Ta'Zhawn Henry came into the 2018 season looking like he might fit in occasionally as a change-of-pace back.

But primary Texas Tech running backs Da'Leon Ward and Tre King each missed their second game in a row Saturday, and Henry made the most of his shot at extended playing time. The 5-foot-7, 170-pound freshman from Houston Lamar carried 24 times for 111 yards and four touchdowns as the Red Raiders beat Houston 63-49 at Jones AT&T Stadium.

 

For the second week in a row, senior DeMarcus Felton and the true freshmen, Henry and SaRodorick Thompson, have had to pick up the slack.

Ward still figures to be the focal point when healthy, but Henry has six touchdowns in two games.

"We wanted competition, and that's what we got," Tech coach Kliff Kingsbury said. "Felton is doing a nice job, being a senior leader stepping in. Ta'Zhawn is very explosive. SaRodorick can give us a good change of pace. So when Da'Leon and Tre get back, we keep the competition going, and the best players are going to play."

Ward is dealing with a groin injury. After Tech's 77-0 blowout of Lamar the week before, Kingsbury said Ward could have played. On Saturday, he said Ward had a setback early in the week in preparation for Houston.

Next men up

Tech played most of the game with Dawson Deaton at left tackle and Jacob Hines at left guard after they came in to relieve left tackle Travis Bruffy and left guard Madison Akamnonu in the first half.

BBruffy missed the Lamar game with an ankle injury. Akamnonu got hurt when Houston defensive tackle Ed Oliver blew up a play, causing center Paul Stawarz to roll up on Akamnonu's lower leg.

"They've done a nice job," Kingsbury said of Deaton and Hines. "We feel like they can come in and us not skip a beat."

Asked whether Bruffy aggravated his injury or didn't look mobile enough, Kingsbury said, "We know we have conference coming up, and we were just trying to be smart about it."

Controversial play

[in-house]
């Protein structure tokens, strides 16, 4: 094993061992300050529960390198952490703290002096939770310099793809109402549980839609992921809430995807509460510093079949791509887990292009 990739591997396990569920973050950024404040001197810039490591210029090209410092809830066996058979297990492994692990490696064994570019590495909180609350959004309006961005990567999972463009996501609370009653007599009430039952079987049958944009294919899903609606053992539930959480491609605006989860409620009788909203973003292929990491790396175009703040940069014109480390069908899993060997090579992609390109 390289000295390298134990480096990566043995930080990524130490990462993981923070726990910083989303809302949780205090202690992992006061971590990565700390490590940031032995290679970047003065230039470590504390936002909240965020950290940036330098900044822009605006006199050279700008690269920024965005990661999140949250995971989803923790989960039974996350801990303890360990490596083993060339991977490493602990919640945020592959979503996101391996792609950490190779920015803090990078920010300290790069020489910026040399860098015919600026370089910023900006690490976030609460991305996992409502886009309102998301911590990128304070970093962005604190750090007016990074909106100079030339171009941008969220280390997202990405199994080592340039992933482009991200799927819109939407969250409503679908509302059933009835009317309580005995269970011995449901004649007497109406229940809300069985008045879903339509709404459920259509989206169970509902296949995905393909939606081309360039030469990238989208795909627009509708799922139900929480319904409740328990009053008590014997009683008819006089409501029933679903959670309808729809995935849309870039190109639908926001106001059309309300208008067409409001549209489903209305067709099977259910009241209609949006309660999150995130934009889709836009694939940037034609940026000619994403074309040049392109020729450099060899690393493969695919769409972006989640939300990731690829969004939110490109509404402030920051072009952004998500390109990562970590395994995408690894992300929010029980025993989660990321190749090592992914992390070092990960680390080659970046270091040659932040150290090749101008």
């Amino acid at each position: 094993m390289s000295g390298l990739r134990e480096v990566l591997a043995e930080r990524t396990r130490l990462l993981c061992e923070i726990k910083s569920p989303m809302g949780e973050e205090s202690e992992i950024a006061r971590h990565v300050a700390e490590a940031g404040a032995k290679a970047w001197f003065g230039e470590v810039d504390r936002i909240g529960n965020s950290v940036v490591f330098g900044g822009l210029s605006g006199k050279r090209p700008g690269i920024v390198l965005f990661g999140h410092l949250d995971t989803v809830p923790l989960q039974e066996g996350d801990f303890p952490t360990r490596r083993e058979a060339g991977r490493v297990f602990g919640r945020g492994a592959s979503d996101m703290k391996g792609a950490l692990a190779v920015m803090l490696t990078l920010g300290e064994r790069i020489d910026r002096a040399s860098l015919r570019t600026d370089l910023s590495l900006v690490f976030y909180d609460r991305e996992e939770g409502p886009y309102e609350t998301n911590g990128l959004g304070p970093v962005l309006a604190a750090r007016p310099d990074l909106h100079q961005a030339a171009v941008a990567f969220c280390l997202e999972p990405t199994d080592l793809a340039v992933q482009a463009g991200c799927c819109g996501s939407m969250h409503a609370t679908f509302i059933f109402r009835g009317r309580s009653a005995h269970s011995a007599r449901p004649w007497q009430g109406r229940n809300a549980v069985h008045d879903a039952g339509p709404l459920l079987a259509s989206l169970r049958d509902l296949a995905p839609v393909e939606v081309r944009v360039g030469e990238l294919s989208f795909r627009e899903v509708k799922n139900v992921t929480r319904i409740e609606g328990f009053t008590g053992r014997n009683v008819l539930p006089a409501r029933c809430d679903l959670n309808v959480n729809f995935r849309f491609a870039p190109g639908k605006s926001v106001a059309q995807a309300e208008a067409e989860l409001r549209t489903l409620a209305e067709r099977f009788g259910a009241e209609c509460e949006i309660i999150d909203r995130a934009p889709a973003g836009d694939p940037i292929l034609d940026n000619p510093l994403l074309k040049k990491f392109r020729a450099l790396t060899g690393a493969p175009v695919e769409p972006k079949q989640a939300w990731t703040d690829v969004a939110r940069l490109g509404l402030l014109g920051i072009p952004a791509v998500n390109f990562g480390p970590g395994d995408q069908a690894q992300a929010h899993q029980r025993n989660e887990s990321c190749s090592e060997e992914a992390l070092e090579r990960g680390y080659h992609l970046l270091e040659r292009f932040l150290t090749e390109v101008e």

Houston tied the game at 35 with a touchdown on its first series of the second half, a drive fueled by a 31-yard trick-play pass from receiver Marquez Stevenson to wide receiver Keith Corbin. With second-and-23 from the 29-yard line, quarterback D'Eriq King threw to Stevenson, who was in the right slot on the line of scrimmage.

Stevenson wheeled to his left, dodged defensive tackle Preston Gordon as he retreated to the 22 and lofted a throw over multiple defenders to an open Corbin.

The play appeared to be illegal, with two forward passes, but wasn't flagged or reviewed.

"I didn't see it," Kingsbury said. "It was an unbelievable play design if it was legal. If they kept all those linemen from going downfield and that's what they wanted to do, I've never seen that. It was ingenious and it worked.

"If they were both forward (passes), then obviously it shouldn't have worked, but I thought it was a great play design."

Hurting at safety

Preseason all-Big 12 safety Jah'Shawn Johnson (shoulder) missed his third game in a row for Tech. At least the Red Raiders expect Johnson back soon.

Houston safety Garrett Davis suffered a broken left foot in the first quarter that's expected to sideline him for the season. The 6-foot-2, 210-pound senior had two interceptions and two pass breakups in the Cougars' first two games.

Paying respects

A moment of silence was observed before the game for Jay Crofoot, a longtime donor and fundraiser for both Texas Tech and Kansas State. Crofoot, who turned 91 this month, died Thursday. He was the namesake of the Crofoot Cup, an annual golf tournament the day before Tech-KSU games for supporters of the two schools.

Crofoot was honored with the Distinguished West Texan award at the 2016 National Football Foundation Tech chapter banquet.

Former Red Raider Club director Steve Uryasz said during the ceremony, "It’s rare you have one donor who’s had that much impact on two major institutions."

Tech also had an on-field recognition for family members of the late Gabe Rivera, the former Red Raiders' All-America defensive lineman. Rivera, a member of the College Football Hall of Fame, died in July at age 57.

In brief

The 63 points allowed by Houston was the most scored on the Cougars since a 72-42 loss at SMU in 2012. ... Tech had five plays of 30 yards or longer: three catches by Antoine Wesley and one each by Ja'Deion High and T.J. Vasher. Houston, which came into the game with nine offensive plays of 30-plus yards, added four, including 57- and 79-yard touchdown passes from D'Eriq King to Marquez Stevenson. Stevenson already had 60- and 51-yard runs and a 57-yard catch in the first two games.